Follow TV Tropes


No Celebrities Were Harmed / Theatre

Go To

  • Averted with Gary Coleman in Avenue Q, who doesn't even get the thin disguise, though The Muppets from Sesame Street do.
  • The 1950 musical Call Me Madam starred Ethel Merman as Mrs. Sally Adams, America's ambassador to the small Ruritanian country of Lichtenburg (famous for its cheese); this was roughly based on Perle Mesta, Harry Truman's ambassador to Luxembourg. The original program disclaimed that "neither the character of Mrs. Sally Adams nor Miss Ethel Merman resemble[s] any person living or dead," and also played with No Communities Were Harmed by referring to Lichtenburg and the United States of America as "two mythical countries."
  • In Joseph and the Amazing Technicolor Dreamcoat, the Pharaoh of Egypt is a parody of Elvis Presley.
  • Likewise, Rum Tum Tugger in Cats is styled after Mick Jagger.
  • In Victorian times, W.H. Smith - now best known for the chain of stores - was promoted to First Lord of Britain's Navy, despite knowing little or nothing about ships. When Gilbert and Sullivan were writing H.M.S. Pinafore, Gilbert, setting out the plot for Sullivan, wrote about a song for "the First Lord ? tracing his career as office-boy in [a] cotton-broker's office, clerk, traveller, junior partner and First Lord of Britain's Navy.... Of course there will be no personality in this - the fact that the First Lord in the Opera is a Radical of the most pronounced type will do away with any suspicion that W. H. Smith is intended." Actually, everyone presumed Smith was intended (as Gilbert probably knew full well they would), to the point of him living out the rest of his life with the nickname "Pinafore Smith".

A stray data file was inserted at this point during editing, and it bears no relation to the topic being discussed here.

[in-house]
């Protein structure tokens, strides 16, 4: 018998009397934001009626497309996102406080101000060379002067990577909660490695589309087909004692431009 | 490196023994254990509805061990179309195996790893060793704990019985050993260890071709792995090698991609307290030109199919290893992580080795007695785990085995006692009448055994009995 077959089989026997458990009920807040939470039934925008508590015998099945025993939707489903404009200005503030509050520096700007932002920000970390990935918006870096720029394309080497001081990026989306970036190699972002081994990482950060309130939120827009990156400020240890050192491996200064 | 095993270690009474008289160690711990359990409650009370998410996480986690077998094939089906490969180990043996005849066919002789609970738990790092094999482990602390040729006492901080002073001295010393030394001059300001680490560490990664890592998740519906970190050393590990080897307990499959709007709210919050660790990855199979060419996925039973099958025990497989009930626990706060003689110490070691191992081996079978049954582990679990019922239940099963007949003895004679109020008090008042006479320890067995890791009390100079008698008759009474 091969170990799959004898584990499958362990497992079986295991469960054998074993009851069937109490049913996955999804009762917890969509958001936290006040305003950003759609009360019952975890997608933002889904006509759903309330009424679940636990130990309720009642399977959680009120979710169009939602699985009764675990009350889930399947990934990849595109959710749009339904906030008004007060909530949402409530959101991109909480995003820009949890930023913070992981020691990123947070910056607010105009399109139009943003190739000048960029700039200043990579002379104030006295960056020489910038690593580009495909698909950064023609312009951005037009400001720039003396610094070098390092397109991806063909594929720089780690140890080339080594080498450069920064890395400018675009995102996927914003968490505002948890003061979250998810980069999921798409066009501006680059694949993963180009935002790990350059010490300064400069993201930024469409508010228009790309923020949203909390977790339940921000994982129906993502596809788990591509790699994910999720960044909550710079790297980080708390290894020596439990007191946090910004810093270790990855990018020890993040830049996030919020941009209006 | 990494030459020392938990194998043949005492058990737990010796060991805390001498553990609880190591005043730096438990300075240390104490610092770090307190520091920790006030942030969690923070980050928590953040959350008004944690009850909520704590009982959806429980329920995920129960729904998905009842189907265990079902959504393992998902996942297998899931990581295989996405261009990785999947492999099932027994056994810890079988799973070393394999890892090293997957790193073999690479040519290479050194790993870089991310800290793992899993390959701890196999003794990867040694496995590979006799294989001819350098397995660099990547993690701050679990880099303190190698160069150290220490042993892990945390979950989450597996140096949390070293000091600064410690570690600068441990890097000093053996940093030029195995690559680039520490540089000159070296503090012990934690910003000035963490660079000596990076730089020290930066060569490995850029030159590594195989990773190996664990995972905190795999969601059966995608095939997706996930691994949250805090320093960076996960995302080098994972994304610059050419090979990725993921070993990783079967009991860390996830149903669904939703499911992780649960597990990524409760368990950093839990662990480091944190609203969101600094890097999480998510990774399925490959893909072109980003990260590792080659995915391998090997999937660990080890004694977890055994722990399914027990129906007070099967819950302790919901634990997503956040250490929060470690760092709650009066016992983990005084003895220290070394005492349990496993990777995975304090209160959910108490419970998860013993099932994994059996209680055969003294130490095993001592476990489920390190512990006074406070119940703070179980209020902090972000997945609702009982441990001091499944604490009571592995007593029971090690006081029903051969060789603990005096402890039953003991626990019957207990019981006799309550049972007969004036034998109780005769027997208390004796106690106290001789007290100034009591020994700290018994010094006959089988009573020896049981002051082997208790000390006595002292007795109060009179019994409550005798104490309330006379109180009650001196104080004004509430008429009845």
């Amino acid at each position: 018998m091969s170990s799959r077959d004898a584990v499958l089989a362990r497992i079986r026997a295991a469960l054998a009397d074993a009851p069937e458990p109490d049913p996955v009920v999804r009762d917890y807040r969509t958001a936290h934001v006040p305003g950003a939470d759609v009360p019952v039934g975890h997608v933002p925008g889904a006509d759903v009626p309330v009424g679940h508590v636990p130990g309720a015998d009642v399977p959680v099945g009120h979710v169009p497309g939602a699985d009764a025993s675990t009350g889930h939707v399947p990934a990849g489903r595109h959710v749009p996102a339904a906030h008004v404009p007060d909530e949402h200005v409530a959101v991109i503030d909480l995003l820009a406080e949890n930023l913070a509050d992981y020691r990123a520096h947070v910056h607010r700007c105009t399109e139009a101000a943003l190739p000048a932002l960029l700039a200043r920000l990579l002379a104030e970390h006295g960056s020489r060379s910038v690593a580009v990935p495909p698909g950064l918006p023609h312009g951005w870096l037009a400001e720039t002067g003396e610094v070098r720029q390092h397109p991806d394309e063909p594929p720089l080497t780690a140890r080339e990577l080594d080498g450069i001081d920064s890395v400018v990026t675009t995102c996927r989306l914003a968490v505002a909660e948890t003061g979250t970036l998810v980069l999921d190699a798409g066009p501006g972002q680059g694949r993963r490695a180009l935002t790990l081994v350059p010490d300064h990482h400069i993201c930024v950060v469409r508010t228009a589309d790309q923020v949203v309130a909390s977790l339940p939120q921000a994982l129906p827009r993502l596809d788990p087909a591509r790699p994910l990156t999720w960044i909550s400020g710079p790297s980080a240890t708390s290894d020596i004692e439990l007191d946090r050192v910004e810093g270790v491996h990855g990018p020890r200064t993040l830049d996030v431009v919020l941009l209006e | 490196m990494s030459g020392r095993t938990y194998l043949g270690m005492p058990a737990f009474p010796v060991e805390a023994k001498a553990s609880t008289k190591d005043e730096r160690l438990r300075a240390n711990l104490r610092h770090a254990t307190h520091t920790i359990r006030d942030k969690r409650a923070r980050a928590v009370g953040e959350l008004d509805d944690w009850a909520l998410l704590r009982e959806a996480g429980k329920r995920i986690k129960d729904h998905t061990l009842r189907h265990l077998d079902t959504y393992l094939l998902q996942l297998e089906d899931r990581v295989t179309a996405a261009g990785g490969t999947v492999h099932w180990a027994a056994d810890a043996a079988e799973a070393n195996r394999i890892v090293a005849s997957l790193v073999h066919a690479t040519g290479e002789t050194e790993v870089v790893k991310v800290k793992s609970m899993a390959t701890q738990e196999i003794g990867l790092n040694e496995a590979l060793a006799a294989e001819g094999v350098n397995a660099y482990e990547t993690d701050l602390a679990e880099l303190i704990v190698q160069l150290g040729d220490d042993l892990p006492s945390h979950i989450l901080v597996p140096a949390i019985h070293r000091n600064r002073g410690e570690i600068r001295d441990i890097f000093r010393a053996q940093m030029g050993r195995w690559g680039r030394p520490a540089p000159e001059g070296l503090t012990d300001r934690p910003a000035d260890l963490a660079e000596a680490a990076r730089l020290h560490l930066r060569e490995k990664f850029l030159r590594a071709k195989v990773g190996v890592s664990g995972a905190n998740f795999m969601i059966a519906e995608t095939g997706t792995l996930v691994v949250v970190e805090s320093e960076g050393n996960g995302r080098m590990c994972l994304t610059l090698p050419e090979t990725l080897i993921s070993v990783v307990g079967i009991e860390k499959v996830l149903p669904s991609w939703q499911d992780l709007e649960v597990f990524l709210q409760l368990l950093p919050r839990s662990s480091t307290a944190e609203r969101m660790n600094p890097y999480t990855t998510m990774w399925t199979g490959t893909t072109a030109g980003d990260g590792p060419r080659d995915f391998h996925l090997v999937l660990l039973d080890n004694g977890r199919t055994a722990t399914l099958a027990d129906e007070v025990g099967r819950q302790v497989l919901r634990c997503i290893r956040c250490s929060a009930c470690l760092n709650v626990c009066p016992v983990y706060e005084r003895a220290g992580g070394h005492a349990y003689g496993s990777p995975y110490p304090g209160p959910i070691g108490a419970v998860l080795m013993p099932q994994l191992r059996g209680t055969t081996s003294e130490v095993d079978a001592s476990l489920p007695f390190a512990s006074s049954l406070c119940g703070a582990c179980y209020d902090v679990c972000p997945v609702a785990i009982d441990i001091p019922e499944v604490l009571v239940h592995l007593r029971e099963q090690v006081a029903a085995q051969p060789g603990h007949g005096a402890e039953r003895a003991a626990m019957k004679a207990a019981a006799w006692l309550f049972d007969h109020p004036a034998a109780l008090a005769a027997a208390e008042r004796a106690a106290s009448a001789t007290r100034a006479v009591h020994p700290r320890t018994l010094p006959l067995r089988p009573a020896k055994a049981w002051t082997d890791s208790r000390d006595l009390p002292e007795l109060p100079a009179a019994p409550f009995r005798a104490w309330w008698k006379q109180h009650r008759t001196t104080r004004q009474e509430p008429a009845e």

• Another Gilbert and Sullivan example: the fleshly poet Reginald Bunthorne in Patience was modeled on Oscar Wilde, to the point that D'Oyly Carte had lecture appearances by him in American cities where Patience was touring so that theatergoers could recognize what the play was parodying.
  • In The Man Who Came to Dinner, the (speaking) character of Banjo is based on Harpo Marx (his Hollywood co-stars are named as Wacko and Sloppo). Sheridan Whiteside was largely modeled on the Alter-Ego Acting persona of Alexander Woollcott (to whom the play was dedicated by its authors "for reasons that are nobody's business") Lorraine Sheldon represents English actress Gertrude Lawrence, and Beverly Carlton is a thinly veiled pastiche of playwright and wit NoŽl Coward.
  • Another fictionalized version of Noel Coward is Eric Dare from the little-known Cole Porter musical Jubilee. In the same show, Eva Standing could practically have been a pseudonym for Elsa Maxwell; Charles "Mowgli" Rausmiller, however, is more a parody of Tarzan than of Johnny Weissmuller.
  • Finian's Rainbow: It's probably not a coincidence that Woody Mahoney, union organizer, folk singer (whose shame it is that he can't play the guitar he's carrying), and enemy of finance men, has the same first name as Woody Guthrie. (At one point, Woody is supposed to speak "in a 'Talking Union Blues' rhythm.")